Tromsø, the northernmost city in Norway, is fast becoming a centre of running in Northern Norway. Tromsø hosts the Polar Night Half Marathon during the winter, as well as a race from sea level up the mountain Tromsdalstinden, an elevation of 4,000 feet, during the summer. Both these races use the scenic and well-kept gravel paths that circle the Tromsø Island.
The highlight of Tromsø's running season, however, is the Midnight Sun Marathon. With the race starting at 8:30 pm, you can run through the night in broad "daylight", with the beautiful arctic coastal nature of Tromsø surrounding you, making it an unforgettable experience. Marathon day even features a mini-marathon for children, and several other shorter races, including a half marathon.
Rallarvegen (the Navvies' Road)
Rallarvegen is a scenic mountain road from the vast mountain plateau of Hardangervidda right down to Flåm and the Aurlandsfjord, or Voss. It is mostly known as one of Norway's most popular cycling routes, but increasingly it is being used by runners and joggers.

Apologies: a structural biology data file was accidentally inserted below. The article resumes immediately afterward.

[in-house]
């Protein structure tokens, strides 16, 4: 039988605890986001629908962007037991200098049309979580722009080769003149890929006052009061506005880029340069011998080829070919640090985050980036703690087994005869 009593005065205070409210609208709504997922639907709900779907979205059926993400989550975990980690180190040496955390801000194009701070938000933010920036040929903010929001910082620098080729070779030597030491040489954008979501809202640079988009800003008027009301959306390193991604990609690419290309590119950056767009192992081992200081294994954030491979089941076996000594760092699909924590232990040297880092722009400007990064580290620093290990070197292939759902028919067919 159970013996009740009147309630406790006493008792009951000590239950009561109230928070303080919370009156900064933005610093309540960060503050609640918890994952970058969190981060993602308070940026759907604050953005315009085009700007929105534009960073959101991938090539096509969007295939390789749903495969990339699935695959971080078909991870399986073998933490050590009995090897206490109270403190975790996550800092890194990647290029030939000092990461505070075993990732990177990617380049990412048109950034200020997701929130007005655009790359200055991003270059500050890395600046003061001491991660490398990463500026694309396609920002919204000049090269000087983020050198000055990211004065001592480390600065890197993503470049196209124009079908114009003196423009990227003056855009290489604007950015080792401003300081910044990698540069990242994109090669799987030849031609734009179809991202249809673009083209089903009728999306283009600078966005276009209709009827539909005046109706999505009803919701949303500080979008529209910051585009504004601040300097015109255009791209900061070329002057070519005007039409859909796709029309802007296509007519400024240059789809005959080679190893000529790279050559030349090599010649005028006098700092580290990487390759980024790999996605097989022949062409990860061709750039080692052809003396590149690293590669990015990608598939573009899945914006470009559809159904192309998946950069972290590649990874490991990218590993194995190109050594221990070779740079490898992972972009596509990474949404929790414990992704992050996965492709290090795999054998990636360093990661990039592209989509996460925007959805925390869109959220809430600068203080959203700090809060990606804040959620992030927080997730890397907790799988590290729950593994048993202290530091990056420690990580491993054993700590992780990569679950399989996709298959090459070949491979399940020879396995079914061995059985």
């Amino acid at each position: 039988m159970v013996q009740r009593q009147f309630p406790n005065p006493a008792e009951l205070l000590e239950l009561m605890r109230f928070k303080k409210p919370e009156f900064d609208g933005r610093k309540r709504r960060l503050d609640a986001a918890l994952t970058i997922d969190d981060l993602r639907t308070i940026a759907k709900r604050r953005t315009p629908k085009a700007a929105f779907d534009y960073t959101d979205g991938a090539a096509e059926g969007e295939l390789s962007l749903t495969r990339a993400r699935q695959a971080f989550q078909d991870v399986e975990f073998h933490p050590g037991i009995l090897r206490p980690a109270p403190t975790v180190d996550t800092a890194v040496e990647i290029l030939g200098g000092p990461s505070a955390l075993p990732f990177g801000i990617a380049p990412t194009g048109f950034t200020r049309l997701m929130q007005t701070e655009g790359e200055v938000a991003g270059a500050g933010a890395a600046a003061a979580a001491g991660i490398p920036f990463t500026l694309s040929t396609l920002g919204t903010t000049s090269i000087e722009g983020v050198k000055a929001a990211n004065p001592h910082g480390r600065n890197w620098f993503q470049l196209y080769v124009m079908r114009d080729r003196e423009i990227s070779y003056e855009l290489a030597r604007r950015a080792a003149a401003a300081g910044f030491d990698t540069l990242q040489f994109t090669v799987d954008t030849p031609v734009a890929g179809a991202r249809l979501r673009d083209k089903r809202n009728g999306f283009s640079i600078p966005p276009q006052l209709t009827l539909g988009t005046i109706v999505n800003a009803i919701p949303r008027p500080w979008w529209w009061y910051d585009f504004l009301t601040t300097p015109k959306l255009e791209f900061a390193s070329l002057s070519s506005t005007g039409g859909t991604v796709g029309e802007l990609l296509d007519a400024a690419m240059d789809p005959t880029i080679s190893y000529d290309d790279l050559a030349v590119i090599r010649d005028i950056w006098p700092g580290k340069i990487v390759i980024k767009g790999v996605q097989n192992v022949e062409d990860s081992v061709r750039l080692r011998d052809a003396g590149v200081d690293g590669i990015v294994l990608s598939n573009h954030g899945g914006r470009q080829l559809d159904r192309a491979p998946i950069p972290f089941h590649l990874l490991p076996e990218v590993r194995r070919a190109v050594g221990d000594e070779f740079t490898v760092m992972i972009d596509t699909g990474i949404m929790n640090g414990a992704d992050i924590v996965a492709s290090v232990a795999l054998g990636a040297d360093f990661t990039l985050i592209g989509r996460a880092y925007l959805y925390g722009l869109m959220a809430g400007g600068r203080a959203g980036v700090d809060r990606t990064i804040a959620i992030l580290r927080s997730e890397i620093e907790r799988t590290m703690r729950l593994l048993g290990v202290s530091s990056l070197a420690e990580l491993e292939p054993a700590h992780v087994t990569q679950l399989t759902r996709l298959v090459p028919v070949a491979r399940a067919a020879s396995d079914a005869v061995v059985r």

The season for experiencing Rallarvegen is mid-July to September (subject to snow-free road conditions).
You usually start at Haugastøl or Finse (alternatively you can start from Hallingskeid), and finish in Flåm or Voss. The distance between Haugastøl and Flåm is 49 miles, between Finse and Flåm it is 35 miles, and between Haugastøl and Voss it is 67 miles.
The journey from Hallingskeid to Vatnhalsen can be described as the most spectacular and impressive with its sharp downward slope and thundering waterfalls. The Klevagjelet Gorge and Kleven Bridge are unforgettable.
As the name suggests the name Rallarvegen dates from the time the navvies used it as a road during the construction of the Bergen Railway. The Bergen Railway was opened in 1909.
There are places selling refreshments along the route. If you wish to stay overnight whilst running Rallarvegen, you should book in advance. If you want to stay in contact with the nature, bring your tent along and sleep outside.
Rallarvegen even has its own running race – Rallarvegsløpet. The first leg, on Saturday, is 34 miles long and starts at sea level in Flåm with finish 4,000 feet above sea level at Finse. The second leg is both shorter and easier. It starts at Finse and finishes at Haugastøl 3,274 feet above sea level. You can also participate in just one of the two days.
The lakes of Stavanger
Stavanger is home to one of the most beautiful cathedrals in Norway, but also offers plenty of opportunities for visiting runners. In the middle of the city centre, you will find Lake Breiavatnet, called Stavanger's blinking eye, with a broad gravel path for runners.